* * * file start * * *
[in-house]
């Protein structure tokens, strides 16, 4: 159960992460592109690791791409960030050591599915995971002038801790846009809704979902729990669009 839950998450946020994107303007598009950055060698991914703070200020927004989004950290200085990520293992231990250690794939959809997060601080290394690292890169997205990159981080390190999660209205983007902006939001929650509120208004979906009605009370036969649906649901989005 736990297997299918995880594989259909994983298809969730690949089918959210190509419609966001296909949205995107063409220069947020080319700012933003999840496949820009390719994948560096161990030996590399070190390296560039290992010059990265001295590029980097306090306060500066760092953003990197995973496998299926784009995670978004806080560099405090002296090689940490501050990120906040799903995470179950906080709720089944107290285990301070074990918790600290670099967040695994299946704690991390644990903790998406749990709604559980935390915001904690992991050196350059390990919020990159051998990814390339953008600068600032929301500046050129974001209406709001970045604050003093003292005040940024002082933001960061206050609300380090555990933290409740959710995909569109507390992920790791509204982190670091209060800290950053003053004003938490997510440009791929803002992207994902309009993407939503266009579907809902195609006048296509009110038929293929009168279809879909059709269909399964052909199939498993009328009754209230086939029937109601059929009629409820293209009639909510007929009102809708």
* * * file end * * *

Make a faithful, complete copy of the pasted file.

[in-house]
């Protein structure tokens, strides 16, 4: 159960992460592109690791791409960030050591599915995971002038801790846009809704979902729990669009 839950998450946020994107303007598009950055060698991914703070200020927004989004950290200085990520293992231990250690794939959809997060601080290394690292890169997205990159981080390190999660209205983007902006939001929650509120208004979906009605009370036969649906649901989005 736990297997299918995880594989259909994983298809969730690949089918959210190509419609966001296909949205995107063409220069947020080319700012933003999840496949820009390719994948560096161990030996590399070190390296560039290992010059990265001295590029980097306090306060500066760092953003990197995973496998299926784009995670978004806080560099405090002296090689940490501050990120906040799903995470179950906080709720089944107290285990301070074990918790600290670099967040695994299946704690991390644990903790998406749990709604559980935390915001904690992991050196350059390990919020990159051998990814390339953008600068600032929301500046050129974001209406709001970045604050003093003292005040940024002082933001960061206050609300380090555990933290409740959710995909569109507390992920790791509204982190670091209060800290950053003053004003938490997510440009791929803002992207994902309009993407939503266009579907809902195609006048296509009110038929293929009168279809879909059709269909399964052909199939498993009328009754209230086939029937109601059929009629409820293209009639909510007929009102809708």